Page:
The Leading Independent
Resource for Top-tier MBA
Home » Blog » Real Humans of MBA Admissions » Real Humans of MBA Admissions: Christie St-John of Vanderbilt’s Owen School of Business

Real Humans of MBA Admissions: Christie St-John of Vanderbilt’s Owen School of Business

Image for Real Humans of MBA Admissions: Christie St-John of Vanderbilt’s Owen School of Business

We were delighted to connect last week with Christie St-John, who heads MBA admissions at Vanderbilt University’s Owen Graduate School of Management. St-John describes her career as “zig-zaggy,” referring to the fact that she started at Vanderbilt back in 1997 before zigging to Dartmouth’s Tuck School of Business for nine years and then zagging back to Nashville and to Owen, where she’s been at the helm since 2012. As you’ll see below, her time up north impacted her preference for mountains over beach but did nothing to diminish her love of true southern fried chicken.

A more in-depth Admissions Director Q&A with St-John will soon follow, but for now, enjoy getting to know her lighter side. (A big hockey fan, she’s pictured above at a Nashville Predators game.)

Real Humans of MBA Admissions: Christie St-John of Vanderbilt’s Owen Graduate School of Management

Coffee or tea? Depends on the season. Tea in the summer, coffee—Blue Mountain from Jamaica—in the winter

Beach or mountains? Prior to moving to Vermont, I would have always said beach, but now it’s mountains.

Morning person or night owl? Night owl

Pet peeve? Oh dear, hmmm. Intolerance

Guilty pleasure? Dove dark chocolate with almonds before I go to bed at night

Favorite virtue in others? Having a sense of humor and not taking themselves too seriously. Things get stressful, and if you can take a break and make people laugh, the stress and tension can go away—provided it doesn’t mean not taking serious things seriously or making fun of other people.

Worst habit?
Oh, there are so many… I have to go with setting my alarm at 5 a.m. and thinking I’m going to get up and exercise.

Happy place? Sitting in my big green leather chair with both my dogs snuggled up next to me and a good book and the fireplace going.

Comfort food? Southern fried chicken—that is one thing I did miss when I was in Vermont.

Go-to cocktail? I used to be strictly a red wine drinker, but now I really love a Moscow mule. Really, that’s because I absolutely adore ginger beer.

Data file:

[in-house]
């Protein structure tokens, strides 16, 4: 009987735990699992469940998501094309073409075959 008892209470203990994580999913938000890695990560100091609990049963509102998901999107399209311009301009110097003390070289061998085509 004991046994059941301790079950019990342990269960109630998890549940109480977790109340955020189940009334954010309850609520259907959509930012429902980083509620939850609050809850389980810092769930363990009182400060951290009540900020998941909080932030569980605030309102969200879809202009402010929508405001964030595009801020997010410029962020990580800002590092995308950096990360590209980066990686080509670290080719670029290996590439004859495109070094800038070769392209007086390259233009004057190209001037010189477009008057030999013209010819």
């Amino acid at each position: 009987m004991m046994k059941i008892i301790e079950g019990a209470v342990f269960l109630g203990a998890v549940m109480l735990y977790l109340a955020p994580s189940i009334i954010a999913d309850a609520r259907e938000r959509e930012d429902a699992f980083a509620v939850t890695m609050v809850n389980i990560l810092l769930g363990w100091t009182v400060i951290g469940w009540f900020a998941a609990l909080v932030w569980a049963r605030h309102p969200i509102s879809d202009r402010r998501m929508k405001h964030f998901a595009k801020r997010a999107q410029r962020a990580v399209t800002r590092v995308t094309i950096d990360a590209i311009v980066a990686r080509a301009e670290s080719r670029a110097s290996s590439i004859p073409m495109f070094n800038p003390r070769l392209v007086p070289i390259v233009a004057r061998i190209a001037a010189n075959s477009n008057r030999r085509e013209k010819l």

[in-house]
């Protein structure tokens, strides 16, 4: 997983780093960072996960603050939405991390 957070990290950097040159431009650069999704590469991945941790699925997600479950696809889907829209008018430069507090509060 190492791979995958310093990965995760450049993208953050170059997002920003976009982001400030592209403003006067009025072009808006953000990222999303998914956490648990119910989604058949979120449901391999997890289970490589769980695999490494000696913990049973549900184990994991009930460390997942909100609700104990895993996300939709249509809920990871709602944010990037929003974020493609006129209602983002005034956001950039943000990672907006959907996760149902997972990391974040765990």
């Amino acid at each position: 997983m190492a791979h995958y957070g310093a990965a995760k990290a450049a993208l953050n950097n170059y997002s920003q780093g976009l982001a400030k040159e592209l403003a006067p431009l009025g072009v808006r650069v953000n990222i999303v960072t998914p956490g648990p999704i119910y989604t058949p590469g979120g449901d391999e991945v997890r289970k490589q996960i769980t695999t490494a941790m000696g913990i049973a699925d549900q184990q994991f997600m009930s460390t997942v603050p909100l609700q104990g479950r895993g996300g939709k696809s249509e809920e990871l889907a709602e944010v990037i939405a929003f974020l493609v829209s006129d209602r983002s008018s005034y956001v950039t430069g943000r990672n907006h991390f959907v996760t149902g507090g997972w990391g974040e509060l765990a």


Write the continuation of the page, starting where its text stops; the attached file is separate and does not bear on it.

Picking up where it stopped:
Proudest moment? Walking across the stage and receiving my PhD

Biggest regret? That neither of my parents were alive to see that

One thing you would change about how you were raised? I think that I wish that I had insisted that my parents and my grandmother and my aunt talk about how they were raised and the things they went through. My grandmother did more than my mother so I knew her fairly well because I used to spend the summers with her in DC, but I do wish I had known more about my family. My mother, in particular, was a pretty private person.

Superpower you wish you had? Being able to fly so I could avoid traffic jams and airports

Favorite fictional hero/heroine? I am a huge reader, I devour everything. One of my favorite writers is Paul Theroux. I love his books about his railroad journeys, trips across the Americas, down to Patagonia. I wish I had the leisure and the money to hop on a train and write about it. I have been fortunate to travel a lot, and it’s been great, but I really like trains.

What schools, if any, rejected you? (How does it impact how you will interact with those who you must say no to?) I didn’t get rejected by anyone but I was very naïve about the whole process, so I really do feel like I was very lucky. I do have a tendency to look for, not the underdog exactly, but someone who I think, “You are really scrappy and you have come from a difficult background and I want you to have a chance to be the best you can be.” Very often that will be someone who doesn’t have the best GMAT or maybe doesn’t have a great GPA because they had to work through school. But it could also be someone who is wealthy but had a tough time getting a job at a particular company and really persevered and got them to hire him or her. I am always on the lookout for people who really demonstrate to me work ethic and integrity. One of the other pet peeves I have are people who are lazy or are shirkers. We are all entitled to be lazy once in a while, but I can’t stand people who try to get out of the work they should do.

Which part of the Owen application process would you most like to skip if you were applying today?

What’s the best thing you read/watched/listened to recently? That is such a good question. The last three nights I have been with four other schools—MIT Sloan School of Management, Georgetown’s McDonough School, Carnegie Mellon’s Tepper School and Emory’s Goizueta Business School for a women’s leadership conference. There were some amazing discussions of leadership, and I learned so much—from how to build your brand (including whether you are doing your brand any good if you tend to say yes to everything) to who to have as your mentor and the importance of having a mentor. There was also a session on improvisational leadership, and the thing I took away from that is that you need to be in the moment and you need to listen actively. I think I am a good listener, but occasionally if it is a topic I am very passionate about I might not be as good a listener. I have to stop myself and say, “No, everyone has their own point of view for a particular reason.” This is my new vow—to be a better listener.